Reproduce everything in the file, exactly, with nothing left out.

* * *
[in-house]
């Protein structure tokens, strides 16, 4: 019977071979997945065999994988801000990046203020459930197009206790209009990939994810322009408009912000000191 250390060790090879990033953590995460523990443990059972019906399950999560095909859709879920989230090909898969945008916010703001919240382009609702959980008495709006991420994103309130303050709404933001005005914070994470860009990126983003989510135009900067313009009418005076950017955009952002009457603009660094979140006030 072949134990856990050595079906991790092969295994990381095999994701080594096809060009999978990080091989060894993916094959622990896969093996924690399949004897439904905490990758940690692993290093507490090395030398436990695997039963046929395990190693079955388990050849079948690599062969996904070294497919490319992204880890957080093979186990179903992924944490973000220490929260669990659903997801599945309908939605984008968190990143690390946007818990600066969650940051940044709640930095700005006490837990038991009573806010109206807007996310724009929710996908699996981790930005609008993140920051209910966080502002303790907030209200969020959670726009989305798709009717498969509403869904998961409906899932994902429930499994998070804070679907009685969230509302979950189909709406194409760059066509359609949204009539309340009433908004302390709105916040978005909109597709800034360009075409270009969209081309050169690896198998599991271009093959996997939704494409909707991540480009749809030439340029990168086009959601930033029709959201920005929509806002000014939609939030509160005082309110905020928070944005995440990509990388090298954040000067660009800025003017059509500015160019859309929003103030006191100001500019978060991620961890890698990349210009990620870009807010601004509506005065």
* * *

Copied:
[in-house]
């Protein structure tokens, strides 16, 4: 019977071979997945065999994988801000990046203020459930197009206790209009990939994810322009408009912000000191 250390060790090879990033953590995460523990443990059972019906399950999560095909859709879920989230090909898969945008916010703001919240382009609702959980008495709006991420994103309130303050709404933001005005914070994470860009990126983003989510135009900067313009009418005076950017955009952002009457603009660094979140006030 072949134990856990050595079906991790092969295994990381095999994701080594096809060009999978990080091989060894993916094959622990896969093996924690399949004897439904905490990758940690692993290093507490090395030398436990695997039963046929395990190693079955388990050849079948690599062969996904070294497919490319992204880890957080093979186990179903992924944490973000220490929260669990659903997801599945309908939605984008968190990143690390946007818990600066969650940051940044709640930095700005006490837990038991009573806010109206807007996310724009929710996908699996981790930005609008993140920051209910966080502002303790907030209200969020959670726009989305798709009717498969509403869904998961409906899932994902429930499994998070804070679907009685969230509302979950189909709406194409760059066509359609949204009539309340009433908004302390709105916040978005909109597709800034360009075409270009969209081309050169690896198998599991271009093959996997939704494409909707991540480009749809030439340029990168086009959601930033029709959201920005929509806002000014939609939030509160005082309110905020928070944005995440990509990388090298954040000067660009800025003017059509500015160019859309929003103030006191100001500019978060991620961890890698990349210009990620870009807010601004509506005065």